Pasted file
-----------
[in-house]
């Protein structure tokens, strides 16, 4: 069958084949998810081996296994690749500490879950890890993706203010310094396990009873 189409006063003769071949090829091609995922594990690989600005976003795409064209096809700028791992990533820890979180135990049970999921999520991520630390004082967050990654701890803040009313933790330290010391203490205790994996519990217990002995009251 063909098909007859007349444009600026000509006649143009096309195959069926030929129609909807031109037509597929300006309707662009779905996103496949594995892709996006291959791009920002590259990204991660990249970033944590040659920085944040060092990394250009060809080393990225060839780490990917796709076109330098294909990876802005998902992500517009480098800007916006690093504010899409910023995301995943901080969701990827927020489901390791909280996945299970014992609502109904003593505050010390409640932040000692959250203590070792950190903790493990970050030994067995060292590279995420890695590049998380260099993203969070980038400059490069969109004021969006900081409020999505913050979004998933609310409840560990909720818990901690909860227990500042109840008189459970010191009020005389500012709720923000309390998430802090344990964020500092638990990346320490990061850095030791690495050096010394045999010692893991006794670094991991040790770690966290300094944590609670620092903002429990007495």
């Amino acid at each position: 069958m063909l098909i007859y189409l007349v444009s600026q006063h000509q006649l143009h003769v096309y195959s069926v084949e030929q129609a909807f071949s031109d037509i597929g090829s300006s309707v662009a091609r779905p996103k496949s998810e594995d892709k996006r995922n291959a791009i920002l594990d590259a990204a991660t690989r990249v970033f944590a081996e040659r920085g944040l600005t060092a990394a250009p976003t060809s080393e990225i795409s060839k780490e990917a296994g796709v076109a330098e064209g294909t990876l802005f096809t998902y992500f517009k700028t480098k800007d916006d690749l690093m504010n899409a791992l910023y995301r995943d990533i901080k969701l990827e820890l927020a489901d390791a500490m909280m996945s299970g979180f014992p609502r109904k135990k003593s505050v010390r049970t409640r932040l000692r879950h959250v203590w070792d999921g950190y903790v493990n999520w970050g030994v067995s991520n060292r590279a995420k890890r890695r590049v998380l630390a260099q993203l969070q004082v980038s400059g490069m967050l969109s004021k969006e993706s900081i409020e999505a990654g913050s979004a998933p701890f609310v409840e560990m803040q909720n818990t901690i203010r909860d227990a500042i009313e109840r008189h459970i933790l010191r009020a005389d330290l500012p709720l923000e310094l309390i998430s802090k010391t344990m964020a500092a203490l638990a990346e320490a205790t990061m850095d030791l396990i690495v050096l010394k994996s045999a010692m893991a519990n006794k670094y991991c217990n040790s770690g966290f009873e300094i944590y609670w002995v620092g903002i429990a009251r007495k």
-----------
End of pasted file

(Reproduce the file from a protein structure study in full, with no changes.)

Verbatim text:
[in-house]
């Protein structure tokens, strides 16, 4: 069958084949998810081996296994690749500490879950890890993706203010310094396990009873 189409006063003769071949090829091609995922594990690989600005976003795409064209096809700028791992990533820890979180135990049970999921999520991520630390004082967050990654701890803040009313933790330290010391203490205790994996519990217990002995009251 063909098909007859007349444009600026000509006649143009096309195959069926030929129609909807031109037509597929300006309707662009779905996103496949594995892709996006291959791009920002590259990204991660990249970033944590040659920085944040060092990394250009060809080393990225060839780490990917796709076109330098294909990876802005998902992500517009480098800007916006690093504010899409910023995301995943901080969701990827927020489901390791909280996945299970014992609502109904003593505050010390409640932040000692959250203590070792950190903790493990970050030994067995060292590279995420890695590049998380260099993203969070980038400059490069969109004021969006900081409020999505913050979004998933609310409840560990909720818990901690909860227990500042109840008189459970010191009020005389500012709720923000309390998430802090344990964020500092638990990346320490990061850095030791690495050096010394045999010692893991006794670094991991040790770690966290300094944590609670620092903002429990007495």
């Amino acid at each position: 069958m063909l098909i007859y189409l007349v444009s600026q006063h000509q006649l143009h003769v096309y195959s069926v084949e030929q129609a909807f071949s031109d037509i597929g090829s300006s309707v662009a091609r779905p996103k496949s998810e594995d892709k996006r995922n291959a791009i920002l594990d590259a990204a991660t690989r990249v970033f944590a081996e040659r920085g944040l600005t060092a990394a250009p976003t060809s080393e990225i795409s060839k780490e990917a296994g796709v076109a330098e064209g294909t990876l802005f096809t998902y992500f517009k700028t480098k800007d916006d690749l690093m504010n899409a791992l910023y995301r995943d990533i901080k969701l990827e820890l927020a489901d390791a500490m909280m996945s299970g979180f014992p609502r109904k135990k003593s505050v010390r049970t409640r932040l000692r879950h959250v203590w070792d999921g950190y903790v493990n999520w970050g030994v067995s991520n060292r590279a995420k890890r890695r590049v998380l630390a260099q993203l969070q004082v980038s400059g490069m967050l969109s004021k969006e993706s900081i409020e999505a990654g913050s979004a998933p701890f609310v409840e560990m803040q909720n818990t901690i203010r909860d227990a500042i009313e109840r008189h459970i933790l010191r009020a005389d330290l500012p709720l923000e310094l309390i998430s802090k010391t344990m964020a500092a203490l638990a990346e320490a205790t990061m850095d030791l396990i690495v050096l010394k994996s045999a010692m893991a519990n006794k670094y991991c217990n040790s770690g966290f009873e300094i944590y609670w002995v620092g903002i429990a009251r007495k």